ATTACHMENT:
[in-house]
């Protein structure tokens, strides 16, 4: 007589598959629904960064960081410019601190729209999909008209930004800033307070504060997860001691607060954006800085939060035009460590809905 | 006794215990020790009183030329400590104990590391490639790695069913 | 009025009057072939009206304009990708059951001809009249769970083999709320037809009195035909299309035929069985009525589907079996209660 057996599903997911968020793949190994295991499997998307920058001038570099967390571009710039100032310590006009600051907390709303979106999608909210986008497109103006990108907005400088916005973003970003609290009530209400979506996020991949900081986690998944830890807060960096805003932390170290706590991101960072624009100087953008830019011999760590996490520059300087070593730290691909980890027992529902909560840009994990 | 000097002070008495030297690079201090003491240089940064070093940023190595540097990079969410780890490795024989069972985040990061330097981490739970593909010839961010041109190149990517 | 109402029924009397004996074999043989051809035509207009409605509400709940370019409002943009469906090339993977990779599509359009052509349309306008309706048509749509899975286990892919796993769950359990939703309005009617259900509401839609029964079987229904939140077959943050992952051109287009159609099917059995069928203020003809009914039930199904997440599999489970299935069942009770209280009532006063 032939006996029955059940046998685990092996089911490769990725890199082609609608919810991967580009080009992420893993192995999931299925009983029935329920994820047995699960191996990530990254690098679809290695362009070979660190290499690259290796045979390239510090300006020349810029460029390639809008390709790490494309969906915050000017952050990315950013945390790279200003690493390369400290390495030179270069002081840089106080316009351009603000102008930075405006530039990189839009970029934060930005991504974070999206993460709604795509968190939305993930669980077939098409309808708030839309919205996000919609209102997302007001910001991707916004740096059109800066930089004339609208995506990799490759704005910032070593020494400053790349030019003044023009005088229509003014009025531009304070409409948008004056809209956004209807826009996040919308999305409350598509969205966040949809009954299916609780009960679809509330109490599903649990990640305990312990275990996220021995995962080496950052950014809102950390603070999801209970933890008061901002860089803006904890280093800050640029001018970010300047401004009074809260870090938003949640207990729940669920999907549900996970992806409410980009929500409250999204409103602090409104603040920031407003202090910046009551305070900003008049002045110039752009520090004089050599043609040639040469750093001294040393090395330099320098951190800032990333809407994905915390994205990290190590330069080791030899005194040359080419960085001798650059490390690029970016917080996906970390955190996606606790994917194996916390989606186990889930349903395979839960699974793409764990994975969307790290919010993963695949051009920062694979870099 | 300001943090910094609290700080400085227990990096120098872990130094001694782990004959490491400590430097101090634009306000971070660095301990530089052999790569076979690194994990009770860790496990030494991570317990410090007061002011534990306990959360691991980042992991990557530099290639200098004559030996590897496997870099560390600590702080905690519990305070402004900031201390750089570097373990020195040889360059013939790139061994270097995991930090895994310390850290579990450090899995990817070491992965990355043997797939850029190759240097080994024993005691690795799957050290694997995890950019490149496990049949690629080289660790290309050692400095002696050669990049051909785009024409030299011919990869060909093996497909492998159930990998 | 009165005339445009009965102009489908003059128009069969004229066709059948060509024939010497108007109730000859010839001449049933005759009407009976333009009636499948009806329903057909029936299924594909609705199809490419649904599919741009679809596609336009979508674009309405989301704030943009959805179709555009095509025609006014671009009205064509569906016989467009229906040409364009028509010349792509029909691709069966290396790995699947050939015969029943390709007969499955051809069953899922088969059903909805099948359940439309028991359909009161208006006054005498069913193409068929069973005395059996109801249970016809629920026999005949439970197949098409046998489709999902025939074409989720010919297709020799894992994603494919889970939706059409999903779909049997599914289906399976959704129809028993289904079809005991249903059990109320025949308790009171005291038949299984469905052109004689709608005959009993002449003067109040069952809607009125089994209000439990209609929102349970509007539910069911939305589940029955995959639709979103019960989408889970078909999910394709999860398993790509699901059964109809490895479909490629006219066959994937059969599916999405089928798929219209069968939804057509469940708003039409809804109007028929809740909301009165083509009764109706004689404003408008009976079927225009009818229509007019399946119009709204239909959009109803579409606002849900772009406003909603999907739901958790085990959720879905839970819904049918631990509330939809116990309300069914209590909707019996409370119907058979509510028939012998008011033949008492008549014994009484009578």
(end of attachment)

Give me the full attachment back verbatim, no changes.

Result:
[in-house]
């Protein structure tokens, strides 16, 4: 007589598959629904960064960081410019601190729209999909008209930004800033307070504060997860001691607060954006800085939060035009460590809905 | 006794215990020790009183030329400590104990590391490639790695069913 | 009025009057072939009206304009990708059951001809009249769970083999709320037809009195035909299309035929069985009525589907079996209660 057996599903997911968020793949190994295991499997998307920058001038570099967390571009710039100032310590006009600051907390709303979106999608909210986008497109103006990108907005400088916005973003970003609290009530209400979506996020991949900081986690998944830890807060960096805003932390170290706590991101960072624009100087953008830019011999760590996490520059300087070593730290691909980890027992529902909560840009994990 | 000097002070008495030297690079201090003491240089940064070093940023190595540097990079969410780890490795024989069972985040990061330097981490739970593909010839961010041109190149990517 | 109402029924009397004996074999043989051809035509207009409605509400709940370019409002943009469906090339993977990779599509359009052509349309306008309706048509749509899975286990892919796993769950359990939703309005009617259900509401839609029964079987229904939140077959943050992952051109287009159609099917059995069928203020003809009914039930199904997440599999489970299935069942009770209280009532006063 032939006996029955059940046998685990092996089911490769990725890199082609609608919810991967580009080009992420893993192995999931299925009983029935329920994820047995699960191996990530990254690098679809290695362009070979660190290499690259290796045979390239510090300006020349810029460029390639809008390709790490494309969906915050000017952050990315950013945390790279200003690493390369400290390495030179270069002081840089106080316009351009603000102008930075405006530039990189839009970029934060930005991504974070999206993460709604795509968190939305993930669980077939098409309808708030839309919205996000919609209102997302007001910001991707916004740096059109800066930089004339609208995506990799490759704005910032070593020494400053790349030019003044023009005088229509003014009025531009304070409409948008004056809209956004209807826009996040919308999305409350598509969205966040949809009954299916609780009960679809509330109490599903649990990640305990312990275990996220021995995962080496950052950014809102950390603070999801209970933890008061901002860089803006904890280093800050640029001018970010300047401004009074809260870090938003949640207990729940669920999907549900996970992806409410980009929500409250999204409103602090409104603040920031407003202090910046009551305070900003008049002045110039752009520090004089050599043609040639040469750093001294040393090395330099320098951190800032990333809407994905915390994205990290190590330069080791030899005194040359080419960085001798650059490390690029970016917080996906970390955190996606606790994917194996916390989606186990889930349903395979839960699974793409764990994975969307790290919010993963695949051009920062694979870099 | 300001943090910094609290700080400085227990990096120098872990130094001694782990004959490491400590430097101090634009306000971070660095301990530089052999790569076979690194994990009770860790496990030494991570317990410090007061002011534990306990959360691991980042992991990557530099290639200098004559030996590897496997870099560390600590702080905690519990305070402004900031201390750089570097373990020195040889360059013939790139061994270097995991930090895994310390850290579990450090899995990817070491992965990355043997797939850029190759240097080994024993005691690795799957050290694997995890950019490149496990049949690629080289660790290309050692400095002696050669990049051909785009024409030299011919990869060909093996497909492998159930990998 | 009165005339445009009965102009489908003059128009069969004229066709059948060509024939010497108007109730000859010839001449049933005759009407009976333009009636499948009806329903057909029936299924594909609705199809490419649904599919741009679809596609336009979508674009309405989301704030943009959805179709555009095509025609006014671009009205064509569906016989467009229906040409364009028509010349792509029909691709069966290396790995699947050939015969029943390709007969499955051809069953899922088969059903909805099948359940439309028991359909009161208006006054005498069913193409068929069973005395059996109801249970016809629920026999005949439970197949098409046998489709999902025939074409989720010919297709020799894992994603494919889970939706059409999903779909049997599914289906399976959704129809028993289904079809005991249903059990109320025949308790009171005291038949299984469905052109004689709608005959009993002449003067109040069952809607009125089994209000439990209609929102349970509007539910069911939305589940029955995959639709979103019960989408889970078909999910394709999860398993790509699901059964109809490895479909490629006219066959994937059969599916999405089928798929219209069968939804057509469940708003039409809804109007028929809740909301009165083509009764109706004689404003408008009976079927225009009818229509007019399946119009709204239909959009109803579409606002849900772009406003909603999907739901958790085990959720879905839970819904049918631990509330939809116990309300069914209590909707019996409370119907058979509510028939012998008011033949008492008549014994009484009578």